AS CONGRESS girds for a potentially ruinous clash over raising the debt ceiling, the distance between the debate in Washington and the actual deficiencies in the economy grows larger. Many congressional Republicans are determined to use the need to raise the debt ceiling as a lever to force even greater cuts in discretionary spending. This would do little to reduce the deficit — since non-defense discretionary spending is only 12 percent of the budget — and absolutely nothing to create jobs. It would almost certainly cost jobs, in the form of government layoffs.
And yet the voting public, hearing all the noise in Washington and lacking another compelling narrative, seems inclined to believe that the current economic woes came about because of deficit spending. That’s not remotely the case. A huge national debt, for which the government borrows incessantly, can drive up interest rates and choke the economy. It’s a real risk, but it’s not what’s happening now. Interest rates are historically low. And all that money going to debt service? It’s a loss to the economy, but the nation isn’t feeling the effects right now, precisely because it’s compensating with more borrowing.
There are, indeed, serious problems with the federal budget. The structural deficit is projected to explode due to increased spending on Medicare, Medicaid, and, to a lesser extent, Social Security. This deficit must be curbed. But that’s not what’s keeping people out of work today. It’s not what’s keeping companies from hiring. It’s not what’s keeping people from buying homes and cars and electronics. In fact, a dramatic effort to cut government spending in the short term would make the economy worse, not better. Far better to preserve what little stimulus exists.
That’s why Congress should take its focus off of discretionary spending — the day-to-day work of government — and put it on entitlements, the enormously costly Medicare, Medicaid, and Social Security. Action on those programs won’t necessarily boost the short-term economy, but it will make good use of the political energy of the moment to solve a major long-term threat.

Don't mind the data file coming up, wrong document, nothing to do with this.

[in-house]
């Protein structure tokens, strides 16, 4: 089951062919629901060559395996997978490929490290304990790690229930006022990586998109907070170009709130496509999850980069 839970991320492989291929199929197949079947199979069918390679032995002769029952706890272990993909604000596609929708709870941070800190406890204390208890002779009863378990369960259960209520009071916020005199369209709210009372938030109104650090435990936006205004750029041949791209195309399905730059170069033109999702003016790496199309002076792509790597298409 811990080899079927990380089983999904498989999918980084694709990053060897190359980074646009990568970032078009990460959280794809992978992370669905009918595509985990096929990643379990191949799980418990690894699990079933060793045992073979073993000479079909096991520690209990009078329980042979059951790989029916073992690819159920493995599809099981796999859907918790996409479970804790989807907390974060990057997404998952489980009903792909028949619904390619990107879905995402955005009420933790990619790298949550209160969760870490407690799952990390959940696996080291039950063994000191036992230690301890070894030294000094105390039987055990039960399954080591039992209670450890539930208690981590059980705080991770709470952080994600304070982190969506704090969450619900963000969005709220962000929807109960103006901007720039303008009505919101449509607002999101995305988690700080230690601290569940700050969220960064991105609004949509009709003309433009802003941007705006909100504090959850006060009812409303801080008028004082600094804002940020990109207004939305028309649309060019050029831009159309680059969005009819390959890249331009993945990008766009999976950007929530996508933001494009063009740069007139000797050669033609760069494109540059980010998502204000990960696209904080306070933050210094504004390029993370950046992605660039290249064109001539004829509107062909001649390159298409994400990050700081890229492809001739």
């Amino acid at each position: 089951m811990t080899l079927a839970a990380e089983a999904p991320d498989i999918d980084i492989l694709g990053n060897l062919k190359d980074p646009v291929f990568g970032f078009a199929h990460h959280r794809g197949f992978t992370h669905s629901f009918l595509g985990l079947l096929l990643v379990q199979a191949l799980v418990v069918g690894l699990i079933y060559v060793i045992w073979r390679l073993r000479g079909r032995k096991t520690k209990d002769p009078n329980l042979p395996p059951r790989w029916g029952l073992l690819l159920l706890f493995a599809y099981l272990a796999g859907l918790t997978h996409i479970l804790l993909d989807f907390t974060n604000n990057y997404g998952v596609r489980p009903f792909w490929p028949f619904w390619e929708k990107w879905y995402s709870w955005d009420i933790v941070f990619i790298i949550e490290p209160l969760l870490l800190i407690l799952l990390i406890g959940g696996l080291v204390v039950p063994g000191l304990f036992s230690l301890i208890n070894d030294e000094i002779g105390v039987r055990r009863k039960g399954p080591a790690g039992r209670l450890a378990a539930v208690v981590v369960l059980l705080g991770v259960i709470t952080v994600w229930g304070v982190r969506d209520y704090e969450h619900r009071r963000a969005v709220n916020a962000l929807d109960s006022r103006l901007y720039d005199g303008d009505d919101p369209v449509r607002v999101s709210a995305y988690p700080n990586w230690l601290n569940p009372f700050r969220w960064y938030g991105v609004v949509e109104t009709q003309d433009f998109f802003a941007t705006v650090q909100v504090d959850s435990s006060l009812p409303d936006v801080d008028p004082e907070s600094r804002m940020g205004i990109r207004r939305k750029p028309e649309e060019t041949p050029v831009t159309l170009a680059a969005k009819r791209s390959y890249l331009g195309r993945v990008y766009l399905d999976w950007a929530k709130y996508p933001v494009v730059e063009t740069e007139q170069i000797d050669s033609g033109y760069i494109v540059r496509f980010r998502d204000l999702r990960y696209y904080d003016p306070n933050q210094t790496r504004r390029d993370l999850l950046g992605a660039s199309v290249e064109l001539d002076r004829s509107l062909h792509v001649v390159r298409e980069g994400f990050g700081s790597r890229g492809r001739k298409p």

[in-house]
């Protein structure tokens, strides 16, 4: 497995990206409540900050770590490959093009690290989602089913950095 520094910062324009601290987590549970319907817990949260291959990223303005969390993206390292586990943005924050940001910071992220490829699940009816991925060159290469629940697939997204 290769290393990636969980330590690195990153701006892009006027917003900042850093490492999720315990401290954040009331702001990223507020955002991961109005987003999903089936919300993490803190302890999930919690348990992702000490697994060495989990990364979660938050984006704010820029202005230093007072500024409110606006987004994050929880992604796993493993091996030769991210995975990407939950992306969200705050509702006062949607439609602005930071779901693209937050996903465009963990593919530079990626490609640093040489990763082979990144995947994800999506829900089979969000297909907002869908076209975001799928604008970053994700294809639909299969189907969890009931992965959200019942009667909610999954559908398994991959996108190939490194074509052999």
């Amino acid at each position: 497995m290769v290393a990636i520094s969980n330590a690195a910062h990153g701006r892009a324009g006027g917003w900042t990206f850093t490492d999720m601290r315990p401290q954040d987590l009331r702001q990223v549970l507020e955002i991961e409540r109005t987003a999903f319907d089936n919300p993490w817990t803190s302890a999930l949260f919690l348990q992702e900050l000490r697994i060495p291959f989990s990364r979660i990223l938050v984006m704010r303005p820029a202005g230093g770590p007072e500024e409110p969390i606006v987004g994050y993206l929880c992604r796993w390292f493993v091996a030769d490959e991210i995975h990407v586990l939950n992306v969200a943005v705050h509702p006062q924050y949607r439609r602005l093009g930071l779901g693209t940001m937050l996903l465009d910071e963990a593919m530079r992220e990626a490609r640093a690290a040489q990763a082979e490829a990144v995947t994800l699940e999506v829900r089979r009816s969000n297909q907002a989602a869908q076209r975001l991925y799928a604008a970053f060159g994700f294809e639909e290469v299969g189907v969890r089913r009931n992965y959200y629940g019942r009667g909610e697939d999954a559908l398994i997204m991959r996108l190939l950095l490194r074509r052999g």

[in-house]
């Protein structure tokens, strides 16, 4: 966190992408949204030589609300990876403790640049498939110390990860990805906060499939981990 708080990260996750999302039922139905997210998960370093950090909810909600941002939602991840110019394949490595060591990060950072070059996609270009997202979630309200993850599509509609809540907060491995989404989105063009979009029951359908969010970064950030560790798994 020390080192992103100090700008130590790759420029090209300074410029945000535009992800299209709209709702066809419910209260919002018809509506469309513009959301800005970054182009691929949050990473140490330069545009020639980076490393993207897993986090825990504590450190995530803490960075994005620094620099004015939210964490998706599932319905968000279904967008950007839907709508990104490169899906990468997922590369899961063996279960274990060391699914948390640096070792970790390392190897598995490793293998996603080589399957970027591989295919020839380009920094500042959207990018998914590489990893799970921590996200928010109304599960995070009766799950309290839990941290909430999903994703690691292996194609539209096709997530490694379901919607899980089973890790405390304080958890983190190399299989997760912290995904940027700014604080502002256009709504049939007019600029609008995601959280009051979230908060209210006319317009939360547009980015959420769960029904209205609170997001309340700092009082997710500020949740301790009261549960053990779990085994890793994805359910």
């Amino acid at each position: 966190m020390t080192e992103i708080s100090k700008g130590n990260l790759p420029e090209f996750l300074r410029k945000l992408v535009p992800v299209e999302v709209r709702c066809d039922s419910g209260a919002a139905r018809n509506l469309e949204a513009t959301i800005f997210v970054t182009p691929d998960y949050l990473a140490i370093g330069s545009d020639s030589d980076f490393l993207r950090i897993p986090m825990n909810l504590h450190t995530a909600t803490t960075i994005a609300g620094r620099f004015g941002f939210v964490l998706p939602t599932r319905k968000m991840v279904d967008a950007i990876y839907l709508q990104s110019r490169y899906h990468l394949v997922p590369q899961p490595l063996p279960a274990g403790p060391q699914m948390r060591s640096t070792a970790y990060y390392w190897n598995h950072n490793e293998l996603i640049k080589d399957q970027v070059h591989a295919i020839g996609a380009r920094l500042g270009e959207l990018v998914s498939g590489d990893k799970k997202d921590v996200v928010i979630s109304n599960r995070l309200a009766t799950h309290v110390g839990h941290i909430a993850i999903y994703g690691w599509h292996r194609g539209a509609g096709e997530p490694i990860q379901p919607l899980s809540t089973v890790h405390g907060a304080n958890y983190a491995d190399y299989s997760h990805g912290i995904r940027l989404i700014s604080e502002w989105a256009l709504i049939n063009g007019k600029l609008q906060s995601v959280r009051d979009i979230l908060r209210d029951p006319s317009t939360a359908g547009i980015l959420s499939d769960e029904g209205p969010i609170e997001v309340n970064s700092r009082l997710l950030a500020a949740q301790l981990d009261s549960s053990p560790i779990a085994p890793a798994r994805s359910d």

That means enacting a combination of modest payroll-tax increases and benefit adjustments for Medicare, Medicaid, and Social Security. Those should include raising the retirement age for young workers, indexing Social Security benefits to inflation rather than the more generous formula currently in use, and grappling intelligently with ways to curb unnecessary medical procedures that nonetheless get charged up to Medicare. None of these ideas are new; the roadmap has always been there, but the political will to implement them is lacking.
In a better political world, where national problems are rigorously and responsibly handled, the raising of the debt ceiling would be an occasion for Republicans to focus on the long-term deficit, rather than discretionary spending, and for Democrats to cooperate on a long-term strategy rather than try to keep Medicare off the table.
In this respect, President Obama’s proposals have been far more responsible, more in touch with the need to balance short-term recovery with longer-term curbs in health care and retirement costs, than the extremes of either party. When liberal Democrats vow to make no changes whatsoever to Medicare or Social Security benefits, they are expressing an ideological commitment to helping the elderly over all other government priorities. Likewise, when conservative Republicans demand deep cuts to everything but defense, they are channeling a sincere belief in small government.
But the economy doesn’t answer to anyone’s vision of an ideal society. It’s an engine that needs to be revved up, so that people will have the resources to hold a debate on the shape of the future. Everyone from the neediest senior citizen to the most tax-burdened Tea Party activist would be better served by a strong and growing economy. And that means avoiding a budget-cutting frenzy that would damage the short-term economy, while making the long-term cuts that will ensure a prosperous future.